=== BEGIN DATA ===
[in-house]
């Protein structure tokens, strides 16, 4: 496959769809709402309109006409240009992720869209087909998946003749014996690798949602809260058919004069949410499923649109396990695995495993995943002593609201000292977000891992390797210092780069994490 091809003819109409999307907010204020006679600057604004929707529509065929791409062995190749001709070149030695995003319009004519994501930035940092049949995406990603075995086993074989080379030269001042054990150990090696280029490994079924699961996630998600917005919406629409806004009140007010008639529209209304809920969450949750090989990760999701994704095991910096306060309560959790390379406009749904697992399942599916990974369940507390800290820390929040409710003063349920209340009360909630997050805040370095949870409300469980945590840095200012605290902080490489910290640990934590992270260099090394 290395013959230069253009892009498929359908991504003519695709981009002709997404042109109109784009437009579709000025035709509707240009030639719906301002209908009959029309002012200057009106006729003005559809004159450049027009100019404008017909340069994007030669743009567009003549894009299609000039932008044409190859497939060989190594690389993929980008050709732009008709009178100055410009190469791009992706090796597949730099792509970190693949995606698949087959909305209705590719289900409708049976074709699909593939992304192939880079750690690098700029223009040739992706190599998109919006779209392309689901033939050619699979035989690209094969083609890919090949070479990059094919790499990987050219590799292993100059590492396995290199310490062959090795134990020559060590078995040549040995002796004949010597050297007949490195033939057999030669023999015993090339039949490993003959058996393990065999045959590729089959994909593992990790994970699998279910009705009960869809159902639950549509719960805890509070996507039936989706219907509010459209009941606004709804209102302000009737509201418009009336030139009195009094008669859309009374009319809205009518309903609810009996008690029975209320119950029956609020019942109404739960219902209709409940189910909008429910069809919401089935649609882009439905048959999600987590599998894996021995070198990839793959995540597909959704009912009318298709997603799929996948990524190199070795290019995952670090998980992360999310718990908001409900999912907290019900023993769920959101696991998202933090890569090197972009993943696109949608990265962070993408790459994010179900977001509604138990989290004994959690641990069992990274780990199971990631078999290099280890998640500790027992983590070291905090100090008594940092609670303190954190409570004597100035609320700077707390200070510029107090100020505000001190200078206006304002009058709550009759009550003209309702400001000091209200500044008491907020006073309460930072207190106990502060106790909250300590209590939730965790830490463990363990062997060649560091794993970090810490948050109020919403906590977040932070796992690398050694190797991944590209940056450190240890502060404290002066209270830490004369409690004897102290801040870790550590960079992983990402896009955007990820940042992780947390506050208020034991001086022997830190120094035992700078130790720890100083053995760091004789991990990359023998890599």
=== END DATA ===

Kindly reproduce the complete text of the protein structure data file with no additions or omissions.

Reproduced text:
[in-house]
């Protein structure tokens, strides 16, 4: 496959769809709402309109006409240009992720869209087909998946003749014996690798949602809260058919004069949410499923649109396990695995495993995943002593609201000292977000891992390797210092780069994490 091809003819109409999307907010204020006679600057604004929707529509065929791409062995190749001709070149030695995003319009004519994501930035940092049949995406990603075995086993074989080379030269001042054990150990090696280029490994079924699961996630998600917005919406629409806004009140007010008639529209209304809920969450949750090989990760999701994704095991910096306060309560959790390379406009749904697992399942599916990974369940507390800290820390929040409710003063349920209340009360909630997050805040370095949870409300469980945590840095200012605290902080490489910290640990934590992270260099090394 290395013959230069253009892009498929359908991504003519695709981009002709997404042109109109784009437009579709000025035709509707240009030639719906301002209908009959029309002012200057009106006729003005559809004159450049027009100019404008017909340069994007030669743009567009003549894009299609000039932008044409190859497939060989190594690389993929980008050709732009008709009178100055410009190469791009992706090796597949730099792509970190693949995606698949087959909305209705590719289900409708049976074709699909593939992304192939880079750690690098700029223009040739992706190599998109919006779209392309689901033939050619699979035989690209094969083609890919090949070479990059094919790499990987050219590799292993100059590492396995290199310490062959090795134990020559060590078995040549040995002796004949010597050297007949490195033939057999030669023999015993090339039949490993003959058996393990065999045959590729089959994909593992990790994970699998279910009705009960869809159902639950549509719960805890509070996507039936989706219907509010459209009941606004709804209102302000009737509201418009009336030139009195009094008669859309009374009319809205009518309903609810009996008690029975209320119950029956609020019942109404739960219902209709409940189910909008429910069809919401089935649609882009439905048959999600987590599998894996021995070198990839793959995540597909959704009912009318298709997603799929996948990524190199070795290019995952670090998980992360999310718990908001409900999912907290019900023993769920959101696991998202933090890569090197972009993943696109949608990265962070993408790459994010179900977001509604138990989290004994959690641990069992990274780990199971990631078999290099280890998640500790027992983590070291905090100090008594940092609670303190954190409570004597100035609320700077707390200070510029107090100020505000001190200078206006304002009058709550009759009550003209309702400001000091209200500044008491907020006073309460930072207190106990502060106790909250300590209590939730965790830490463990363990062997060649560091794993970090810490948050109020919403906590977040932070796992690398050694190797991944590209940056450190240890502060404290002066209270830490004369409690004897102290801040870790550590960079992983990402896009955007990820940042992780947390506050208020034991001086022997830190120094035992700078130790720890100083053995760091004789991990990359023998890599």